This hides considerable variation across the constituency. In general, the population of Coleraine Borough, as well as being more Protestant, tends to be older and less inclined to live in traditional family structures than that in Limavady. The fertility rate is particularly low in Coleraine Borough, and although it is not exceptionally high in Limavady either, the high proportion of the population aged under 16 in Limavady would tend to indicate a baby boom that has only recently ended. The rural areas tend to have much higher birth rates in both boroughs. By far the highest levels of fertility are found in the booming new suburban developments on the outskirts of the towns of Coleraine and Limavady, where a religiously mixed population of young families is in the process of nestmaking.
Coleraine, by far the largest population centre, shows considerable variation between its more prosperous and poorer areas. The leafy Mountsandel Road suburbs are among the most prosperous in Northern Ireland, whereas a considerable proportion of the town is covered by a Neighbourhood Renewal Area. The Housing Executive Estates in Churchlands, Windy Hall and Ballysally suffer from high levels of deprivation, and Windy Hall and Ballysally endure a Loyalist paramilitary presence with attendant sectarian attacks. Overall, the birth rate is lower and family structures are less traditional in Coleraine than in the rest of the constituency.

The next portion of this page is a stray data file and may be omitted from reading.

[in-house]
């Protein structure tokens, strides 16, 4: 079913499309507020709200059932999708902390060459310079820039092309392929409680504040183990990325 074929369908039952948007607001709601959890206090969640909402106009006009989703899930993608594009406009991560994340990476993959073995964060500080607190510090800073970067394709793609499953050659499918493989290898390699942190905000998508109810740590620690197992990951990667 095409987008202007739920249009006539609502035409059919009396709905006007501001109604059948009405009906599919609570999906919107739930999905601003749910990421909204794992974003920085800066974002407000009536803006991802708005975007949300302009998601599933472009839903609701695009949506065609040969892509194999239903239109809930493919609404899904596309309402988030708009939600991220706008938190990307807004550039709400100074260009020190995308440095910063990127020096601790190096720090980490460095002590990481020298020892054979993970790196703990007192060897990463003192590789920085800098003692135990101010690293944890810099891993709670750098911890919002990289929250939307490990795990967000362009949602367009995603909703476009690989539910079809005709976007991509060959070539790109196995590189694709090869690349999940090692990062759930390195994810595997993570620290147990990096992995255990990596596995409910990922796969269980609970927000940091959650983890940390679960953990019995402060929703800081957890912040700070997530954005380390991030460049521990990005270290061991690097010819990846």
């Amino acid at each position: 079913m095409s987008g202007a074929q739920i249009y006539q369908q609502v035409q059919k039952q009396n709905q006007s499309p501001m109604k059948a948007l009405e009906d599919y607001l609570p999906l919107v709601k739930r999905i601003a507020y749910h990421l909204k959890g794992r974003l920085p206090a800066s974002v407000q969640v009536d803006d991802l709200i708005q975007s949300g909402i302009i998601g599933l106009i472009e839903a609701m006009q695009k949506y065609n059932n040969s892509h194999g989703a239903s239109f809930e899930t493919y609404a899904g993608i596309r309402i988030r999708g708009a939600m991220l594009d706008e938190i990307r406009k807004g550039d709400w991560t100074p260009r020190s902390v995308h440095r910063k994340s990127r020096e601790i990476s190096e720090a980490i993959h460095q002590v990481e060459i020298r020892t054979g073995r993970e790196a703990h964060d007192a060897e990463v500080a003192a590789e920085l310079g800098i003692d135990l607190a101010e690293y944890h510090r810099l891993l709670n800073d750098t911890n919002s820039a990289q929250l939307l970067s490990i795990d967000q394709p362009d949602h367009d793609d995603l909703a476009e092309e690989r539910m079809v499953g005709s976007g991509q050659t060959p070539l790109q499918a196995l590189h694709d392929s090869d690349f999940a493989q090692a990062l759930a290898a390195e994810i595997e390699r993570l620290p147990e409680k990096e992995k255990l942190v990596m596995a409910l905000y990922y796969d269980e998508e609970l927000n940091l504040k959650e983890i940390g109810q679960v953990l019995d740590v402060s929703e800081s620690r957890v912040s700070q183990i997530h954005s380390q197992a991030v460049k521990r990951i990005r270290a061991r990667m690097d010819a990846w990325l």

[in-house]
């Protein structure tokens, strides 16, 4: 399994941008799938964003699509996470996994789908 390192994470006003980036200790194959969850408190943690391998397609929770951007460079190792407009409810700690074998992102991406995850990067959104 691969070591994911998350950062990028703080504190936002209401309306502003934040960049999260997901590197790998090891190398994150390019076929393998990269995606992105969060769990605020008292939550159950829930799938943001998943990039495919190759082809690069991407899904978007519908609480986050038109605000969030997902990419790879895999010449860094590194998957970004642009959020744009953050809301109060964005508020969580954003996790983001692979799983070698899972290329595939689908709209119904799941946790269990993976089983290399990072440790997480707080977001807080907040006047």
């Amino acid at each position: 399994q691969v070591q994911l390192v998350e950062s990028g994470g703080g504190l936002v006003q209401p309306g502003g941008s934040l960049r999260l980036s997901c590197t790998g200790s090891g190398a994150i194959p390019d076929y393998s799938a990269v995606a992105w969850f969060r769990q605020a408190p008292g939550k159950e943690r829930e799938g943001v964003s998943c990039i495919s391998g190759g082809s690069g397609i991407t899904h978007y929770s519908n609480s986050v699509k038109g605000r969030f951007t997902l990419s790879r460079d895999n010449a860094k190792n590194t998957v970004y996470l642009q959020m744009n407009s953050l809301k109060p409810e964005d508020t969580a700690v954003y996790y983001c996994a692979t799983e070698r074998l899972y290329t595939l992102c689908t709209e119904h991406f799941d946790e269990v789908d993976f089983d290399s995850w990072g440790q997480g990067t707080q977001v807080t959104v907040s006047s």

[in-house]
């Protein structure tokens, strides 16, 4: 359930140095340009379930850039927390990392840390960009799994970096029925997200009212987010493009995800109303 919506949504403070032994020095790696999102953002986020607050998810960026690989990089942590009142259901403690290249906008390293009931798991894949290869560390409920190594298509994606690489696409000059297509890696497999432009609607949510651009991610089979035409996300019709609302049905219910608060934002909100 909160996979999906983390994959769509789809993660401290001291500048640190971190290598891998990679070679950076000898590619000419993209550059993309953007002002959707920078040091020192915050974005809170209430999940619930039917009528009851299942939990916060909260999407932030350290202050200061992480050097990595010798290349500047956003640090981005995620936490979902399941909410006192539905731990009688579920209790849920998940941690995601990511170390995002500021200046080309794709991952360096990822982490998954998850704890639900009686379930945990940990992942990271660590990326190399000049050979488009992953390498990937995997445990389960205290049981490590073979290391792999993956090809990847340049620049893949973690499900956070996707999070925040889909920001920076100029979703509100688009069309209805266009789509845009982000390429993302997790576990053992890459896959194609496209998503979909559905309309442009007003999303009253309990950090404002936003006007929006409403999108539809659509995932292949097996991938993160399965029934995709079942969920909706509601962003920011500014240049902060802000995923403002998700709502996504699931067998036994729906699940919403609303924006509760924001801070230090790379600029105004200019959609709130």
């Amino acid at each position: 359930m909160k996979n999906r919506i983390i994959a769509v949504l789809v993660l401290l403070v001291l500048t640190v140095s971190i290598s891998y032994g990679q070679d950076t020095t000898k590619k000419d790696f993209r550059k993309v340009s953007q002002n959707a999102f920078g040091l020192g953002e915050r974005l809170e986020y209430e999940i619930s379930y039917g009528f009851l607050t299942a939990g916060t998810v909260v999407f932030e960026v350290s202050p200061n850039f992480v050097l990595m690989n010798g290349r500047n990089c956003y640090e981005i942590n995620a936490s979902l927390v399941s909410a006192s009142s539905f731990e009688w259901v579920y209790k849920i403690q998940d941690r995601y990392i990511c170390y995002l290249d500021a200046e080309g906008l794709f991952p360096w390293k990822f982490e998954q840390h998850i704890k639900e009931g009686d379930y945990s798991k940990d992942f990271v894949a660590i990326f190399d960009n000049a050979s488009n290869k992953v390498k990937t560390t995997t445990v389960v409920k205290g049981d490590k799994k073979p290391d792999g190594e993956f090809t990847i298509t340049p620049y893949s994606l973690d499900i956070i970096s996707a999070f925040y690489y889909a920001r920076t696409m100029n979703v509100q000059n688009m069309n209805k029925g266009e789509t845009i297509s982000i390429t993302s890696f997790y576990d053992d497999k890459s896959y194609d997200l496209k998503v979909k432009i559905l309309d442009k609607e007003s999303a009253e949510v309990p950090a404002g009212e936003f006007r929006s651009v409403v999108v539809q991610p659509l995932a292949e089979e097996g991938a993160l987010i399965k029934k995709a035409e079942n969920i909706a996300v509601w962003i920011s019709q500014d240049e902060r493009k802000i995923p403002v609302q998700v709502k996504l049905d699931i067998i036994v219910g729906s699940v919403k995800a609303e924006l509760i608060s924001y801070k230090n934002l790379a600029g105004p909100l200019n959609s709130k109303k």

The generally prosperous resort towns of Portrush and Portstewart are the real demographic outliers in the constituency, with an ecclectic mix of students, young professionals, middle-class families and pensioners, as well as the odd person living a 'Costa del Dole' existence in houses of multiple occupation. Even more than Coleraine, the birth rate here is partiuclarly low, rivalling that of South Belfast, and the proportion of unmarried mothers and pensioners are both high. The best parts of Portrush and, in particular, Portstewart are among the most prosperous in NI.